case by the Court, as a whole, is 321 days (10.7 months). This involves pre-chambers
procedural activity which includes staff conferencing, record dispute resolution, briefing,
screening, and extensions of time for pro se appellants to seek counsel.
(B) The Clerk of the Court: The median time from filing an appeal to disposition of the
case by the Clerk is 183 days (6.1 months). This involves pre-chambers procedural activity
which includes staff conferencing, record dispute resolution, briefing, screening, and
extensions of time for pro se appellants to seek counsel.
(C) A single judge of the Court: The median time for disposition of a single judge
decision once it has been assigned to chambers is 49 days (1.6 months). The median time
from filing an appeal to disposition by a single judge, which includes pre-chambers
procedural activity, is 470 days (15.7 months). Pre-chambers procedural activity includes
staff conferencing, record dispute resolution, briefing, screening, and extensions of time for
pro se appellants to seek counsel.
(D) Multiple judges of the Court (including a multi-judge panel of the Court or the full
Court): The median time for disposition of a multi-judge panel decision once it has been
assigned to panel is 155 days (5.2 months). The median time from filing an appeal to
disposition by a multi-judge panel, which includes pre-chambers procedural activity, is 812
days (27.1 months). Pre-chambers procedural activity includes staff conferencing, record
dispute resolution, briefing, screening, and extensions of time for pro se appellants to seek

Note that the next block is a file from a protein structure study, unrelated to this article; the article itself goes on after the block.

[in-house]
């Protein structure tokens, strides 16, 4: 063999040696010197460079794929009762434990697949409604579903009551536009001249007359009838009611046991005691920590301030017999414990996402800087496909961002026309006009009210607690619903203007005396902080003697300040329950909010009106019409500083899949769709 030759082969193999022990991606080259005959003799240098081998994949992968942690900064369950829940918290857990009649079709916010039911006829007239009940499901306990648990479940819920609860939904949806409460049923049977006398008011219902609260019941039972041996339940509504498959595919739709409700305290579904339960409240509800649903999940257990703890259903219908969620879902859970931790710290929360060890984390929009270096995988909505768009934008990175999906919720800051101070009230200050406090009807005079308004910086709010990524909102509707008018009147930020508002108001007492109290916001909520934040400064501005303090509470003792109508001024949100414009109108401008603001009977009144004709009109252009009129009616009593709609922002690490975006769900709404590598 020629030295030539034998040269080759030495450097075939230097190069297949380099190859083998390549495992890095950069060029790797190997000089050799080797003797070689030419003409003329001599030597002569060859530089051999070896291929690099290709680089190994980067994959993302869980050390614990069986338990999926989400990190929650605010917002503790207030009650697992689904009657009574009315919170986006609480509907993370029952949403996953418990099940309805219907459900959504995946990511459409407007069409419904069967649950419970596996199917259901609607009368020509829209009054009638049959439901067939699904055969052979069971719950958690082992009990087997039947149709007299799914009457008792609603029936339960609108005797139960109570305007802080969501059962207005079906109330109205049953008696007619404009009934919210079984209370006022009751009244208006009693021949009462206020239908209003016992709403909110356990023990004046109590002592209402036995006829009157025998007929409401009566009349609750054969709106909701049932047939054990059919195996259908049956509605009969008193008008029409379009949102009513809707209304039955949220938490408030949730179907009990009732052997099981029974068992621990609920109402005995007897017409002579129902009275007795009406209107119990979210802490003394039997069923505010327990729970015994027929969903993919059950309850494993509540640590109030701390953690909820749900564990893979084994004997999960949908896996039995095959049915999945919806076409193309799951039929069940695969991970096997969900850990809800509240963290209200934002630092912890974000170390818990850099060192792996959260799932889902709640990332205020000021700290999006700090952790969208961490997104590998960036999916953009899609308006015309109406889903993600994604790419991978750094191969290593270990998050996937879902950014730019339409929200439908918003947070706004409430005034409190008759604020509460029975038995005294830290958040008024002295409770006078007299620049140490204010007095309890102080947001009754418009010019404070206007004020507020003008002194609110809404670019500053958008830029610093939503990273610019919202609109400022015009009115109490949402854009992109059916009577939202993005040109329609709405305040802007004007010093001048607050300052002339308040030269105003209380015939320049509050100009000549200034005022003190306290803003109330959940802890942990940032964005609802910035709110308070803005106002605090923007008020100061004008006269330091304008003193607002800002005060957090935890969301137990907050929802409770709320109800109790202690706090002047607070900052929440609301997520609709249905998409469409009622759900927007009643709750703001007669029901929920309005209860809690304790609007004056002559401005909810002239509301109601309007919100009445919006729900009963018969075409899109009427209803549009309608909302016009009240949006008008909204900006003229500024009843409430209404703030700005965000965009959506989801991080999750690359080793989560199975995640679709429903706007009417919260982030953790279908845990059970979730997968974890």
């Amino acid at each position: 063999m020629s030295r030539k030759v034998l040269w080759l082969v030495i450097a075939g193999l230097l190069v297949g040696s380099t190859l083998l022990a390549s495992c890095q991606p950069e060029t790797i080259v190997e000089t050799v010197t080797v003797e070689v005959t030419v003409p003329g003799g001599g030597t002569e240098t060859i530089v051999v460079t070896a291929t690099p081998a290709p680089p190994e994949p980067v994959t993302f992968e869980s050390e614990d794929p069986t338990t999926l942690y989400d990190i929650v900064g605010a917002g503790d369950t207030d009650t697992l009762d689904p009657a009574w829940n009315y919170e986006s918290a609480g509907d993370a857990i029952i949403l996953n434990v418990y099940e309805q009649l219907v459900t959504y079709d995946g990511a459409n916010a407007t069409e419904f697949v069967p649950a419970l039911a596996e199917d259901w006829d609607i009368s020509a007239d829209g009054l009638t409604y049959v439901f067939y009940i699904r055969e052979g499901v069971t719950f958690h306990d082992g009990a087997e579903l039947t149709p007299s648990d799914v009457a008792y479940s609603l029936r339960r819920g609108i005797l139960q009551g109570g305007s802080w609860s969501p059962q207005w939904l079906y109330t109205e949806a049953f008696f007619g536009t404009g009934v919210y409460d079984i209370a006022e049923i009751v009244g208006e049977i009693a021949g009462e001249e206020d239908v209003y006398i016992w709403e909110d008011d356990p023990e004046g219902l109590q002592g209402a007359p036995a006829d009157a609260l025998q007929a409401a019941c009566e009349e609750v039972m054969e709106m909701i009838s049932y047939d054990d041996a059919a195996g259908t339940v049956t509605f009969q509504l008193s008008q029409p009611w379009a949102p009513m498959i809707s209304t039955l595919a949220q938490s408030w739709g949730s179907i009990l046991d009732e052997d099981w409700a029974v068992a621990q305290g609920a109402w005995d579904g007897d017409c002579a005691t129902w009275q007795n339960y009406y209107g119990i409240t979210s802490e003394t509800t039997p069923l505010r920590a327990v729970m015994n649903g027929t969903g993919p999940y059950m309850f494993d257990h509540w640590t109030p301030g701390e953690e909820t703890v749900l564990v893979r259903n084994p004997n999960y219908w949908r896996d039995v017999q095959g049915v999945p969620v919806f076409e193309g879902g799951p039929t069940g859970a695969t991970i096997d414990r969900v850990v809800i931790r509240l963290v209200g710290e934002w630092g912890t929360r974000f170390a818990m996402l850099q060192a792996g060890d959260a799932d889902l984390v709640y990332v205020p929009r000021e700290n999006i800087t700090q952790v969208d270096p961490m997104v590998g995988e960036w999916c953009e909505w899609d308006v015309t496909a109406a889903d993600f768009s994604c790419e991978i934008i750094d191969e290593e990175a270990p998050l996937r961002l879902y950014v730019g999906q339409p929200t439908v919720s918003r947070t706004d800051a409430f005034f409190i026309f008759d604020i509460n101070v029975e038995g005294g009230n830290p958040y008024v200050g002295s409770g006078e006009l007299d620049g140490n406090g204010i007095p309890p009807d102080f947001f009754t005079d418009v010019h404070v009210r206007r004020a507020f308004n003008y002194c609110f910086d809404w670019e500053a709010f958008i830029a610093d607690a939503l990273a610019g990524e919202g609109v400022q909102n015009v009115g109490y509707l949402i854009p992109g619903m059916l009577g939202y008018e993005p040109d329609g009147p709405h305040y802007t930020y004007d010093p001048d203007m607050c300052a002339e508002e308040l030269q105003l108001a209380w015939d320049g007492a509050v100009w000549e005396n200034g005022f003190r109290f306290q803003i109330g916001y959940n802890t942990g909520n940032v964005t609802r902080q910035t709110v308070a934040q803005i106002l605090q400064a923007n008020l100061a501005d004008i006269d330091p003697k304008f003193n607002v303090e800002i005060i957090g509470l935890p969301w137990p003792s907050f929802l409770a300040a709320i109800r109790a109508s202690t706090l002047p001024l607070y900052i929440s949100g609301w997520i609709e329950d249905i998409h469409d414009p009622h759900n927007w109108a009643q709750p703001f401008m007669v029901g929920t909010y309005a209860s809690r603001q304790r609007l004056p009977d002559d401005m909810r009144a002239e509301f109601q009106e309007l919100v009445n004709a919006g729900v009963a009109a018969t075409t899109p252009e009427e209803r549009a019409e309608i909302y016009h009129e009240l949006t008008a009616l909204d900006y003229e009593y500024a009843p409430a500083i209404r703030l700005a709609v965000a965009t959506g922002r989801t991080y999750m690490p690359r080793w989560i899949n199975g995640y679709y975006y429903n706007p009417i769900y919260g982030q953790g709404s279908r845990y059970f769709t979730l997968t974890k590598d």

counsel. In addition, scheduling a case for oral argument, which adds a minimum of 45 days,
and additional time for supplemental briefing contribute to the time for case disposition.

6 The Clerk generally takes action on uncontested applications for attorney fees and expenses (EAJA).
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7. The median time from filing a petition to disposition by the Court: 44 days (1.5 months)

8. The median time from filing an application under section 2412 of title 28 to disposition
by the Court: 29 days (1 month)

9. The median time from the completion of briefing requirements by the parties to
disposition by the Court: 175 days (5.8 months) Note: This time includes approximately
two weeks to raise issues relating to finalizing the Record of Proceedings (a compilation of
all documents relevant to the appeal) in every case. If an objection to the Record of
Proceedings is filed, resolution can take several more weeks. Also, it takes 30 to 60 days for
cases to be screened by the Court’s Central Legal Staff.

10. The number of oral arguments before the Court: 18 (40 scheduled, 22 settled)

11. The number of cases appealed to the United States Court of Appeals for the Federal
Circuit: 188
Appeals: 161
Petitions: 23
EAJA: 4

12. The approximate number and status of appeals and petitions and EAJA applications
pending with the Court as of the end of such fiscal year:
Appeals and Petitions: 4,107
Pre-chambers procedural activity: 2,5917
Pending decision by a Judge or Panel: 398
Post decision: 1,1188
EAJA procedural activity: 329
EAJA pending decision by a Judge or Panel: 15
On appeal before the Federal Circuit: 135

13. The number of cases pending with the Court more than 18 months as of the end of such
fiscal year: 530 appeals
Pre-chambers procedural activity: 599
Pending decision by a Judge or Panel: 67
Post decision: 404

7 Pre-chambers procedural activity, which occurs during the period of time from filing an appeal to
assignment of the appeal to chambers, generally includes staff conferencing, record dispute resolution, briefing,
screening, and extensions of time for pro se appellants to seek counsel.

8 This number reflects cases pending during the time required for judgment, mandate, and EAJA (if